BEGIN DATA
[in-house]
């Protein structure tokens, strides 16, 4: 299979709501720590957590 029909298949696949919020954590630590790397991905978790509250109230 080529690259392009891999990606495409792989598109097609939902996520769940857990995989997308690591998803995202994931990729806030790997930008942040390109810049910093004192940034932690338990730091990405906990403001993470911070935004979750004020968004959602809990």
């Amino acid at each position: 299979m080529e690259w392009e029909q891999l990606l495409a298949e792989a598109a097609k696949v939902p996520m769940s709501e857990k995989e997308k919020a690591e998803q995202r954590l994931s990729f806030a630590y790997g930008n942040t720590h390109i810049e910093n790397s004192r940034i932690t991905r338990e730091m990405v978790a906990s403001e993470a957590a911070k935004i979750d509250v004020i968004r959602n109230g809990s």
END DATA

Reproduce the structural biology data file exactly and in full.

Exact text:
[in-house]
């Protein structure tokens, strides 16, 4: 299979709501720590957590 029909298949696949919020954590630590790397991905978790509250109230 080529690259392009891999990606495409792989598109097609939902996520769940857990995989997308690591998803995202994931990729806030790997930008942040390109810049910093004192940034932690338990730091990405906990403001993470911070935004979750004020968004959602809990």
């Amino acid at each position: 299979m080529e690259w392009e029909q891999l990606l495409a298949e792989a598109a097609k696949v939902p996520m769940s709501e857990k995989e997308k919020a690591e998803q995202r954590l994931s990729f806030a630590y790997g930008n942040t720590h390109i810049e910093n790397s004192r940034i932690t991905r338990e730091m990405v978790a906990s403001e993470a957590a911070k935004i979750d509250v004020i968004r959602n109230g809990s």